"Dark Passage" is solid crime noir: not quite the top of the genre, but very entertaining nevertheless. Seeing Bogart and Bacall together is always a joy, although "Dark Passage" is a somewhat odd pairing -- mostly because Bogart is not seen by the audience for the first half of the movie. The gimmick is that the movie is seen from his perspective until he undergoes plastic surgery, then the new Parry emerges as Bogart. The technique is a bit stagey and awkward at times, but the talented cast pulls it through. Bogart gives a good performance, although the majority of it is essentially voice-over, and Bacall is as beautiful as ever. The supporting cast is also solid, particularly Agnes Moorehead as the meddling Madge.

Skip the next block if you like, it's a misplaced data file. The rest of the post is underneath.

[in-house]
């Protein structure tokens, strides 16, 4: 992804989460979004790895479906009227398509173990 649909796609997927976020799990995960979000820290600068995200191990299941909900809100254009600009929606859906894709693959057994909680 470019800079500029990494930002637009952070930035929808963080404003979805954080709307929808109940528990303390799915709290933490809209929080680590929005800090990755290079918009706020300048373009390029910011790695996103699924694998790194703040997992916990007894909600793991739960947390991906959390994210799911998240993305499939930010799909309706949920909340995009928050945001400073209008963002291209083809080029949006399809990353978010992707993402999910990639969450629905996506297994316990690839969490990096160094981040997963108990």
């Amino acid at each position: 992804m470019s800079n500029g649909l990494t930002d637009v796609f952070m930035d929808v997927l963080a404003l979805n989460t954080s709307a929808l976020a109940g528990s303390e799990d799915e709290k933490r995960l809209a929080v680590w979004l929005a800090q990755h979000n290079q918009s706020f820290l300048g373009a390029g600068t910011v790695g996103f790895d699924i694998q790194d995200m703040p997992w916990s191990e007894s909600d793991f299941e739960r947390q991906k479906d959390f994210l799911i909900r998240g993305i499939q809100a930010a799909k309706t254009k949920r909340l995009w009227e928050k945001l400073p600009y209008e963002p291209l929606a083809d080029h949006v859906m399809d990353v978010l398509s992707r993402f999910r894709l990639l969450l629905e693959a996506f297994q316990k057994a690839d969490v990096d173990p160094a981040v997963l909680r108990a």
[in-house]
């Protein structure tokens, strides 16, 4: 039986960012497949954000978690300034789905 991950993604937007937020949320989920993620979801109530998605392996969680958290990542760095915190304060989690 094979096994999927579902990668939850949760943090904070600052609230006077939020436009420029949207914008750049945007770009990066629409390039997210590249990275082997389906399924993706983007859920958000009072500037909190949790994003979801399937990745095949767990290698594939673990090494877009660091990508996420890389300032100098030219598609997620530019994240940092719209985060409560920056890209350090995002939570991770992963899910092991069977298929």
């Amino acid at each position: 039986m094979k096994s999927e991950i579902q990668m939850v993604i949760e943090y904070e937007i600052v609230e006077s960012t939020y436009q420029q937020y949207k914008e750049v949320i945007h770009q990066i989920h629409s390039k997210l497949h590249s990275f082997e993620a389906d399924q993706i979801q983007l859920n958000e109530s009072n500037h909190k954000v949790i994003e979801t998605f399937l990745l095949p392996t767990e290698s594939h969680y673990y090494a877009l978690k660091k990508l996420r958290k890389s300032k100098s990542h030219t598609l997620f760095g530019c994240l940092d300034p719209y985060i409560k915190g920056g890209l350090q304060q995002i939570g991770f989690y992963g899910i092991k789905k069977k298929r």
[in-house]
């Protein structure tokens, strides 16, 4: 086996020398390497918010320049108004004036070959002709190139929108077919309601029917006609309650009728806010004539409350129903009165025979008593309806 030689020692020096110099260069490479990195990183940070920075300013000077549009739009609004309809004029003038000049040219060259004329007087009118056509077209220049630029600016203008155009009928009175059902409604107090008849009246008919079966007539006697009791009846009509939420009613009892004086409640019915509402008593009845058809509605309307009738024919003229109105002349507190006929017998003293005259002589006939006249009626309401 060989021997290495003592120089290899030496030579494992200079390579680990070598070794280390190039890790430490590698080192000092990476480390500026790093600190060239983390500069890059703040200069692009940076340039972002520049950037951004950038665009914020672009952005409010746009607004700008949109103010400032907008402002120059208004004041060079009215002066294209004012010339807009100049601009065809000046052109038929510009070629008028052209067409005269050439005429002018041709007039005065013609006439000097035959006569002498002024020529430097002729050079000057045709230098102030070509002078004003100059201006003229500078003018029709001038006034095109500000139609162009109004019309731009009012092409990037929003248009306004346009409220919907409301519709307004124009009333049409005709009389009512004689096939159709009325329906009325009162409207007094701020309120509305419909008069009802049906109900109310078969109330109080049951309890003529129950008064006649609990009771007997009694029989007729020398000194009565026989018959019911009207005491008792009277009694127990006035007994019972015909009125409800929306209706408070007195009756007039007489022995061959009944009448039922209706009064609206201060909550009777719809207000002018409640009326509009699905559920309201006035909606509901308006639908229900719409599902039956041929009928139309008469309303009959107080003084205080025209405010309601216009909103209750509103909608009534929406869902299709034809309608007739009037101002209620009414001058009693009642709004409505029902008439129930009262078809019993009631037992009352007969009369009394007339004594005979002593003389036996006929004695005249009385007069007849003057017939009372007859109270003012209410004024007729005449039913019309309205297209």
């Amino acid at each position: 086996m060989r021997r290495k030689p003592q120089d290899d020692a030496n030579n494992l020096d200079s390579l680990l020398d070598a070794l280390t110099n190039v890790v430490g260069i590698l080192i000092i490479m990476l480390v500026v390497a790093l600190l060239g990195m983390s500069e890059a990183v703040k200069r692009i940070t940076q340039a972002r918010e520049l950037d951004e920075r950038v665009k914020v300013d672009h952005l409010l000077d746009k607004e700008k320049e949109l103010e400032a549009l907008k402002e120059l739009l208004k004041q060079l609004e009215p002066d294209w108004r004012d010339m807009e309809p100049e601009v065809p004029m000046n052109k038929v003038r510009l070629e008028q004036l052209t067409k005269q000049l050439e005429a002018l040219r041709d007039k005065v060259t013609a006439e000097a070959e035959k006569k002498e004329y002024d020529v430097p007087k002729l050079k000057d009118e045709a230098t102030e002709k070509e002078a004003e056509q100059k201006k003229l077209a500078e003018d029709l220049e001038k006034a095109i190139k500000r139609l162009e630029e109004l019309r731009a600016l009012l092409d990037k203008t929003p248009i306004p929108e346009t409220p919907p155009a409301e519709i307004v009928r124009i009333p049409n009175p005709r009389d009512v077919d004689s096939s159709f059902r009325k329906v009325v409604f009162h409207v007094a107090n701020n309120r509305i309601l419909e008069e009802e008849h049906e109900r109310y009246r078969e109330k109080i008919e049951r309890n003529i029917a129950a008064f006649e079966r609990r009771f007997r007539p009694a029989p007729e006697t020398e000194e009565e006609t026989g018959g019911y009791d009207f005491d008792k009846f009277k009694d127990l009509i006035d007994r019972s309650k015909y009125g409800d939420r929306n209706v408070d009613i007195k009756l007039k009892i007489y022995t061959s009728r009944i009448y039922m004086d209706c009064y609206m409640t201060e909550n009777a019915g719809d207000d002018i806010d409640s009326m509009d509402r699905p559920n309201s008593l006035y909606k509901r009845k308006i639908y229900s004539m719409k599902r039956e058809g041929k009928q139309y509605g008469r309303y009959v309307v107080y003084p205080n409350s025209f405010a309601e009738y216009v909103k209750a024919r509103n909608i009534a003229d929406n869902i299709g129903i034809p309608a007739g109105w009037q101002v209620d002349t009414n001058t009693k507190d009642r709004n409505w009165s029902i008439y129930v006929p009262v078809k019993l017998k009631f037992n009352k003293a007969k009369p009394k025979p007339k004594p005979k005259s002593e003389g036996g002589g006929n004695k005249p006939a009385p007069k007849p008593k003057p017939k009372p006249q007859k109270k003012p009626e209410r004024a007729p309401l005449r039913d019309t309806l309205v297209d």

Based on the book by David Goodis ("Shoot the Piano Player), the plot is pretty unbelievable, but no more improbable than many other good noir films. The cinematography is quite nice and makes good use of the San Francisco setting. Overall, "Dark Passage" is great fun -- watch it, enjoy it, and forget about the glaring plot holes.
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19 of 20 people found the following review helpful By Marky McMark on October 12, 2004
Format: VHS Tape
This is one of my favorite movies and Humphrey Bogart is wonderful and so is Lauren Bacall. I take the video out many times and watch it and always enjoy it. The San Francisco backdrop, stylish photography and excellent performances make it a treat you won't forget.
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14 of 15 people found the following review helpful By Dorian Tenore-Bartilucci on June 9, 2005
Format: DVD